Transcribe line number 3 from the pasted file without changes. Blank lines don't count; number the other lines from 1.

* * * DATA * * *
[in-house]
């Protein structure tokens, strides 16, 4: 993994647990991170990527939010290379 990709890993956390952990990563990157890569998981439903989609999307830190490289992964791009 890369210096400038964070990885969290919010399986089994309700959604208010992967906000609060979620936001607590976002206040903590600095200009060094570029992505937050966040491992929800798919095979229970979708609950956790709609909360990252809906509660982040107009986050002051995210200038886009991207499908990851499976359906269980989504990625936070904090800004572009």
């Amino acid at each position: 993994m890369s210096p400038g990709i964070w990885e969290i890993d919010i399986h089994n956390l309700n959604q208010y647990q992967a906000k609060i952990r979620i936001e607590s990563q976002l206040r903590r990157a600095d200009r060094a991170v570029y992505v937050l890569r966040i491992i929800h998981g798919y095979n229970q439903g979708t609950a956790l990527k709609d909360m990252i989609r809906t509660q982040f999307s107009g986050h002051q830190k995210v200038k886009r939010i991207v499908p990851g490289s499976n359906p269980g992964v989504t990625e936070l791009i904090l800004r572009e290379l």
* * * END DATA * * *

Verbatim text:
């Amino acid at each position: 993994m890369s210096p400038g990709i964070w990885e969290i890993d919010i399986h089994n956390l309700n959604q208010y647990q992967a906000k609060i952990r979620i936001e607590s990563q976002l206040r903590r990157a600095d200009r060094a991170v570029y992505v937050l890569r966040i491992i929800h998981g798919y095979n229970q439903g979708t609950a956790l990527k709609d909360m990252i989609r809906t509660q982040f999307s107009g986050h002051q830190k995210v200038k886009r939010i991207v499908p990851g490289s499976n359906p269980g992964v989504t990625e936070l791009i904090l800004r572009e290379l």